Markets don’t exist in a vacuum. And when something happens during Asia or Europe’s trading session it ripples across oceans. A New York Federal Reserve study showed that some of the biggest stock gains happen between 2am and 3am Eastern time – i.e. when Europe’s markets open.

3. Drowsy markets.

When Wall Street is asleep, there’s much lower market liquidity – in other words, a lot less trading going on. That makes it more difficult to sell an asset or buy an asset, and, as a result, you tend to see more exaggerated price moves.

4. Whispers.

Ok, maybe not whispers exactly. In the market, we call this “asymmetric information”. Because it’s late at night, the information isn’t distributed to all market participants evenly.

5. Fearful selling habits.

There are some people who close out their positions at the end of every trading day, worried that they will lose “control” by leaving their positions open overnight. This leaves a wake of discarded assets at the end of the trading day, for night traders to scoop up.

6. Big bad things.

Really big, negative price moves, or left tail events, as they’re known, typically happen during the trading day. Night traders tend to avoid those.

What’s the opportunity here?

As savvy investors trying to maximize our returns and minimize our losses, we always need to keep our ears to the ground.

If you believe the overnight trend will continue, you could consider the exhausting task of buying all 2,000 shares in the Russell index at the end of every trading day, and selling them the next morning. Or, you could consider a less costly and more efficient method: by buying the NightShares 2000 ETF (ticker, NIWM; expense ratio, 0.55%), which combines liquid futures and swaps to replicate the overnight performance of the Russell 2000. The chart below shows the performance of three strategies: investing overnight, investing for the trading day, and using a simple buy-and-hold over all sessions.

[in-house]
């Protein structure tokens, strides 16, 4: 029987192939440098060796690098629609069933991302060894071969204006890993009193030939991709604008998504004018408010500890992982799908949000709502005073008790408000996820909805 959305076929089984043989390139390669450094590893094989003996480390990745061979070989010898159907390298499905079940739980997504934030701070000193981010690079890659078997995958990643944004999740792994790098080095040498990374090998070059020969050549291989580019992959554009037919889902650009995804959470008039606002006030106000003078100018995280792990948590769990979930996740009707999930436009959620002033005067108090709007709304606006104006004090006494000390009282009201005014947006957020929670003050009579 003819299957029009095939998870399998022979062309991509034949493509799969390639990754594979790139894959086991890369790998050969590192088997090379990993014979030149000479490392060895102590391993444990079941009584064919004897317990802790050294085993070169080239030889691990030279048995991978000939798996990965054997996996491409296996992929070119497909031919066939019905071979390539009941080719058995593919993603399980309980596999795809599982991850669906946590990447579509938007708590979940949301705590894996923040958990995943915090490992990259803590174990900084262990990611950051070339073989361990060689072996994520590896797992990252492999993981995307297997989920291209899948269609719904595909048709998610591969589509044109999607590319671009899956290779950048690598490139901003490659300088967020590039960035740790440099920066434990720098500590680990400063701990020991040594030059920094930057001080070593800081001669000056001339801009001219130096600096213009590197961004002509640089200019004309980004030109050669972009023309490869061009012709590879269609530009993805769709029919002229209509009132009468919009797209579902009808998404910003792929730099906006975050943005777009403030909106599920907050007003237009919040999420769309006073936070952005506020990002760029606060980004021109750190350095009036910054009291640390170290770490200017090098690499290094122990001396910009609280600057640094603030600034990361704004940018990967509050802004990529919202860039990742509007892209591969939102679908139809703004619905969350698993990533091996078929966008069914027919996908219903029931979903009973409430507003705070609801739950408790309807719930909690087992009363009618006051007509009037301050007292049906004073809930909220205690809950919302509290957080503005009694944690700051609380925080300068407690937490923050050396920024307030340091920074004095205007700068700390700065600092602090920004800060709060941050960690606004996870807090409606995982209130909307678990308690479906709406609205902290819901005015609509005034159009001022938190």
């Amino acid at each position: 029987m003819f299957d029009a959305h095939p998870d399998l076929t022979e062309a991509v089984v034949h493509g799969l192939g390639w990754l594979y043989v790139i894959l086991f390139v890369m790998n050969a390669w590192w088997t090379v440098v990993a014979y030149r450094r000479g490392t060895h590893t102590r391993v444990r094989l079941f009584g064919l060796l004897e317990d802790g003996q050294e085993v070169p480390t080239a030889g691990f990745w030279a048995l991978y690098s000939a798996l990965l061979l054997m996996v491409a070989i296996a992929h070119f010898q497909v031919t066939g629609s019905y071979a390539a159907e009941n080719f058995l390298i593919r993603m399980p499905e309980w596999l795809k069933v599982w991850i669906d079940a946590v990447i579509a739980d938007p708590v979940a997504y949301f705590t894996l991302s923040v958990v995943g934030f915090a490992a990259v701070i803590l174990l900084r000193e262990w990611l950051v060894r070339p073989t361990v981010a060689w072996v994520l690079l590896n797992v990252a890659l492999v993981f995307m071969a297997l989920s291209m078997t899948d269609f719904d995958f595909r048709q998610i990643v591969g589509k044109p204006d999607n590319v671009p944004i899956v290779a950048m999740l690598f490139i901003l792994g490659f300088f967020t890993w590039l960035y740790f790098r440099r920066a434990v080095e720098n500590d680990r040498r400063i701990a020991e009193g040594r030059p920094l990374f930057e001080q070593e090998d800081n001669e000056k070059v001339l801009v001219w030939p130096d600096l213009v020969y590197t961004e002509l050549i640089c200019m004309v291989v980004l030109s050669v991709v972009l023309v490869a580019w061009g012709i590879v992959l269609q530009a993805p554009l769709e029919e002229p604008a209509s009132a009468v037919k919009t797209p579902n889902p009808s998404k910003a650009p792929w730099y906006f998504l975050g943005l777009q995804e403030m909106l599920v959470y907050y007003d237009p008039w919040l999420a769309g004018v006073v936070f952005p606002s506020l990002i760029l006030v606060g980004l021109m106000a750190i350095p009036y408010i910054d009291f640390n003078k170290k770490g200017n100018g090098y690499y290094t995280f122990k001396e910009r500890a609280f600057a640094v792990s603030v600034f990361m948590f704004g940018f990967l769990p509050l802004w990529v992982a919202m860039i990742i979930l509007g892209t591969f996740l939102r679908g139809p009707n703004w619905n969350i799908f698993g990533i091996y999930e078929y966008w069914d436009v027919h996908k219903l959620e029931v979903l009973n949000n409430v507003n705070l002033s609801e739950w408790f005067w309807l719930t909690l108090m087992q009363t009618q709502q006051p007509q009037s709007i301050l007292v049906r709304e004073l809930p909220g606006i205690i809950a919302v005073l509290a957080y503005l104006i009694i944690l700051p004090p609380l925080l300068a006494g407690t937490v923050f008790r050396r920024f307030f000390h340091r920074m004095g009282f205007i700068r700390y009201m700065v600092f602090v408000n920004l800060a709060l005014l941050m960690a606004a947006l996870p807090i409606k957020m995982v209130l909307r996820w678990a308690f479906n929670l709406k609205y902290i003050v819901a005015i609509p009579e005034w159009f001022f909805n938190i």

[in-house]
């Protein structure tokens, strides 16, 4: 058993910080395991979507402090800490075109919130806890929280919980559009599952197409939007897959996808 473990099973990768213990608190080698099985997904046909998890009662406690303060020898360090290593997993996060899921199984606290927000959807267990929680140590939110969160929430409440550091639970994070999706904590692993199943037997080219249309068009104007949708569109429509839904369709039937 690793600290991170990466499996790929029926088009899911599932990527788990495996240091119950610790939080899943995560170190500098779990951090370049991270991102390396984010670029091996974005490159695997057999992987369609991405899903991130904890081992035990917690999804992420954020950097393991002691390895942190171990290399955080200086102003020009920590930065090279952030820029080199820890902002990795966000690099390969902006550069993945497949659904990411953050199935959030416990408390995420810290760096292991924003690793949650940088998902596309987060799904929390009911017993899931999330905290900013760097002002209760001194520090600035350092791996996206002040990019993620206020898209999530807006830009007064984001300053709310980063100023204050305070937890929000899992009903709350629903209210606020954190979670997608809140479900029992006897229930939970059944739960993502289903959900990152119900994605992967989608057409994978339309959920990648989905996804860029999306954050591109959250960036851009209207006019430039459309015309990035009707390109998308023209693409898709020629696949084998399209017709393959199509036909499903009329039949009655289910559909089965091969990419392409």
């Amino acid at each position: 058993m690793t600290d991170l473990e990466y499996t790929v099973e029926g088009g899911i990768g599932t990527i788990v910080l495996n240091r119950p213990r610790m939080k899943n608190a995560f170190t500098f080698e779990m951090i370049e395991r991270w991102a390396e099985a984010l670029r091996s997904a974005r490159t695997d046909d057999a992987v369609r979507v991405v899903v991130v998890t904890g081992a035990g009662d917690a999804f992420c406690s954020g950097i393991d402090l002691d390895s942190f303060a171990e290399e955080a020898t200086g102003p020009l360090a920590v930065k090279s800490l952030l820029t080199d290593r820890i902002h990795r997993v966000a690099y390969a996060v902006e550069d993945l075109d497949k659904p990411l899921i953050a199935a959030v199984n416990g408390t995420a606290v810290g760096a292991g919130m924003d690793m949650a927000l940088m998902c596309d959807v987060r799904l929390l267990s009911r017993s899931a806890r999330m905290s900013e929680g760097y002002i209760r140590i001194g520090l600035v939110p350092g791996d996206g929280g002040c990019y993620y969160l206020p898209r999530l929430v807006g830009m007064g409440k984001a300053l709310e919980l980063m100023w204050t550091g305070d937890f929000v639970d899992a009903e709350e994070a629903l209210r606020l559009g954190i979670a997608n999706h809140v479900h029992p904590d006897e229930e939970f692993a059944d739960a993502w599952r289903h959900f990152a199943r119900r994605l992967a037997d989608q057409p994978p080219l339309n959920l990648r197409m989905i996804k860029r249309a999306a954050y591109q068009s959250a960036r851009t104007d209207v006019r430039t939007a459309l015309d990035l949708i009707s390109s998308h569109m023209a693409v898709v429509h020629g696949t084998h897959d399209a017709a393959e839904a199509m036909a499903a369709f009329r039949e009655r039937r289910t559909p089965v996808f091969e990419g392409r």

Past five-year returns of Small Cap ETF across three strategies: night, day, and buy-and-hold. Source: NightShares
Past five-year returns of Small Cap ETF across three strategies: night, day, and buy-and-hold. Source: NightShares

As you can see, over time, the night session strategy dramatically outperformed the others. The research also reveals that overnight investors were more insulated when the sell button was hit and stocks fell in price. In other words, it’s not always the early bird who catches the worm, it’s the night owl too.

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Disclaimer: These articles are provided for information purposes only. Occasionally, an opinion about whether to buy or sell a specific investment may be provided. The content is not intended to be a personal recommendation to buy or sell any financial instrument or product, or to adopt any investment strategy as it is not provided based on an assessment of your investing knowledge and experience, your financial situation or your investment objectives. The value of your investments, and the income derived from them, may go down as well as up. You may not get back all the money that you invest. The investments referred to in this article may not be suitable for all investors, and if in doubt, an investor should seek advice from a qualified investment advisor.